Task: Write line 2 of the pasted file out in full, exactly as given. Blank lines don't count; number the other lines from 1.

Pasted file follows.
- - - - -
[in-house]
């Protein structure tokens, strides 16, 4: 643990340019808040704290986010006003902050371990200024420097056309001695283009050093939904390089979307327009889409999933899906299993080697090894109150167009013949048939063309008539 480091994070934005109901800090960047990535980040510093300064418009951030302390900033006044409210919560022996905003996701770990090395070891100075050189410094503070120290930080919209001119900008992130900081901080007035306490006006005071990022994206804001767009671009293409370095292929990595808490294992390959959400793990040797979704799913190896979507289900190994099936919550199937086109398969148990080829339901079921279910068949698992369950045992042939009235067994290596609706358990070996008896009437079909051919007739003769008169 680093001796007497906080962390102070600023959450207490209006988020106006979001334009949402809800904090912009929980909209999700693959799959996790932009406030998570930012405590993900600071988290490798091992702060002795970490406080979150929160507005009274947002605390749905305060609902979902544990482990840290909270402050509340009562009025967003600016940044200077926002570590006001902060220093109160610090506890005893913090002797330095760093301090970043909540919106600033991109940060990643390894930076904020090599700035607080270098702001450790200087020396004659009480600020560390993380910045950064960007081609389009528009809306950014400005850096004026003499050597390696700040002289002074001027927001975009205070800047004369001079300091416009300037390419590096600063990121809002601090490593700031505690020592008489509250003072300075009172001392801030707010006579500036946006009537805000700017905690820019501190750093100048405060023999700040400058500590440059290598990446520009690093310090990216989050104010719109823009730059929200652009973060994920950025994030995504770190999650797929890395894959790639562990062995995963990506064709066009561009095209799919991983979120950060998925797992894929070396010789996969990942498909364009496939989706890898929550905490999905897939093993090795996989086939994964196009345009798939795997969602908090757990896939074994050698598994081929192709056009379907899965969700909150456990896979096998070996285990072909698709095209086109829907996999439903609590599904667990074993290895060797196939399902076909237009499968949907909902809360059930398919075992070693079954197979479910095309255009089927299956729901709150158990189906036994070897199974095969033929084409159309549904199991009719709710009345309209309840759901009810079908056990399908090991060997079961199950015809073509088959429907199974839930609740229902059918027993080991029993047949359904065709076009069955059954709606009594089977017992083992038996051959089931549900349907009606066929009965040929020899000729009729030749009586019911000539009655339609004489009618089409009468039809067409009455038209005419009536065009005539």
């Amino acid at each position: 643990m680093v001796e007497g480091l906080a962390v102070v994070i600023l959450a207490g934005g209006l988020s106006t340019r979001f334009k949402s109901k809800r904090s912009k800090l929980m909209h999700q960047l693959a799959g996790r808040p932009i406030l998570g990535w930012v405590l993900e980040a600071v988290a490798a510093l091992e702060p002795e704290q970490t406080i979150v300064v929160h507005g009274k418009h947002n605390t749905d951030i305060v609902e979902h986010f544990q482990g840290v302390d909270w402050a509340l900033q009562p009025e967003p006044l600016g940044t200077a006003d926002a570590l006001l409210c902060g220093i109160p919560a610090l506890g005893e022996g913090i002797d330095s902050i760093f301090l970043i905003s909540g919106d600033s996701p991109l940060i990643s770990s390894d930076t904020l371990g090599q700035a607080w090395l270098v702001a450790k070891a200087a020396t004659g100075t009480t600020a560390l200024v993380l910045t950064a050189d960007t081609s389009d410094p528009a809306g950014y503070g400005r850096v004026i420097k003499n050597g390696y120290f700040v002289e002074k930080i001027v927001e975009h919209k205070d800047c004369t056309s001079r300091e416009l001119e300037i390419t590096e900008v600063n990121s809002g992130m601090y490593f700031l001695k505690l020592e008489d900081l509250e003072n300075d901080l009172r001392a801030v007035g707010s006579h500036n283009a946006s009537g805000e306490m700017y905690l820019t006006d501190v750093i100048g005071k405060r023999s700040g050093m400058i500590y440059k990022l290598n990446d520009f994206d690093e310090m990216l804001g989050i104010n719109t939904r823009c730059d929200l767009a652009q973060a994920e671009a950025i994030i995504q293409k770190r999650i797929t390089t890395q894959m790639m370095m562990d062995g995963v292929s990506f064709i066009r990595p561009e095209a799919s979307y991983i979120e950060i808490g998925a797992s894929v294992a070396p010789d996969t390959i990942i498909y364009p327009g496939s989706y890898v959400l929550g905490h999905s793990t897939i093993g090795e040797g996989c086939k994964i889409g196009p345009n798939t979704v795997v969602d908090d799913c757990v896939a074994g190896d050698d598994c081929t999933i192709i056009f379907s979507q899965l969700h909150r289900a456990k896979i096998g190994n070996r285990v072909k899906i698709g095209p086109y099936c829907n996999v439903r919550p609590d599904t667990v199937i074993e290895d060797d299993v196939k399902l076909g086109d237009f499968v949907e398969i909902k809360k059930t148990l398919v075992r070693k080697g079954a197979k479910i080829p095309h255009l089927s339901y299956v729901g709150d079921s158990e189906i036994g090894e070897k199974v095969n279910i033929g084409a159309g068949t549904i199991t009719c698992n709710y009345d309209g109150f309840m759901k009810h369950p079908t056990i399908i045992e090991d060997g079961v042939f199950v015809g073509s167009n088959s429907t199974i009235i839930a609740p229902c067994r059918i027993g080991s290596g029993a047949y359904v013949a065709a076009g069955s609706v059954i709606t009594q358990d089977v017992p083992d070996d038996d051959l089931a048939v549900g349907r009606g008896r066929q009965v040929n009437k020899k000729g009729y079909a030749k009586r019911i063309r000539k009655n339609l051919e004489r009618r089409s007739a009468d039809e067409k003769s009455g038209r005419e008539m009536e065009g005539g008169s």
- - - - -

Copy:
């Protein structure tokens, strides 16, 4: 643990340019808040704290986010006003902050371990200024420097056309001695283009050093939904390089979307327009889409999933899906299993080697090894109150167009013949048939063309008539 480091994070934005109901800090960047990535980040510093300064418009951030302390900033006044409210919560022996905003996701770990090395070891100075050189410094503070120290930080919209001119900008992130900081901080007035306490006006005071990022994206804001767009671009293409370095292929990595808490294992390959959400793990040797979704799913190896979507289900190994099936919550199937086109398969148990080829339901079921279910068949698992369950045992042939009235067994290596609706358990070996008896009437079909051919007739003769008169 680093001796007497906080962390102070600023959450207490209006988020106006979001334009949402809800904090912009929980909209999700693959799959996790932009406030998570930012405590993900600071988290490798091992702060002795970490406080979150929160507005009274947002605390749905305060609902979902544990482990840290909270402050509340009562009025967003600016940044200077926002570590006001902060220093109160610090506890005893913090002797330095760093301090970043909540919106600033991109940060990643390894930076904020090599700035607080270098702001450790200087020396004659009480600020560390993380910045950064960007081609389009528009809306950014400005850096004026003499050597390696700040002289002074001027927001975009205070800047004369001079300091416009300037390419590096600063990121809002601090490593700031505690020592008489509250003072300075009172001392801030707010006579500036946006009537805000700017905690820019501190750093100048405060023999700040400058500590440059290598990446520009690093310090990216989050104010719109823009730059929200652009973060994920950025994030995504770190999650797929890395894959790639562990062995995963990506064709066009561009095209799919991983979120950060998925797992894929070396010789996969990942498909364009496939989706890898929550905490999905897939093993090795996989086939994964196009345009798939795997969602908090757990896939074994050698598994081929192709056009379907899965969700909150456990896979096998070996285990072909698709095209086109829907996999439903609590599904667990074993290895060797196939399902076909237009499968949907909902809360059930398919075992070693079954197979479910095309255009089927299956729901709150158990189906036994070897199974095969033929084409159309549904199991009719709710009345309209309840759901009810079908056990399908090991060997079961199950015809073509088959429907199974839930609740229902059918027993080991029993047949359904065709076009069955059954709606009594089977017992083992038996051959089931549900349907009606066929009965040929020899000729009729030749009586019911000539009655339609004489009618089409009468039809067409009455038209005419009536065009005539």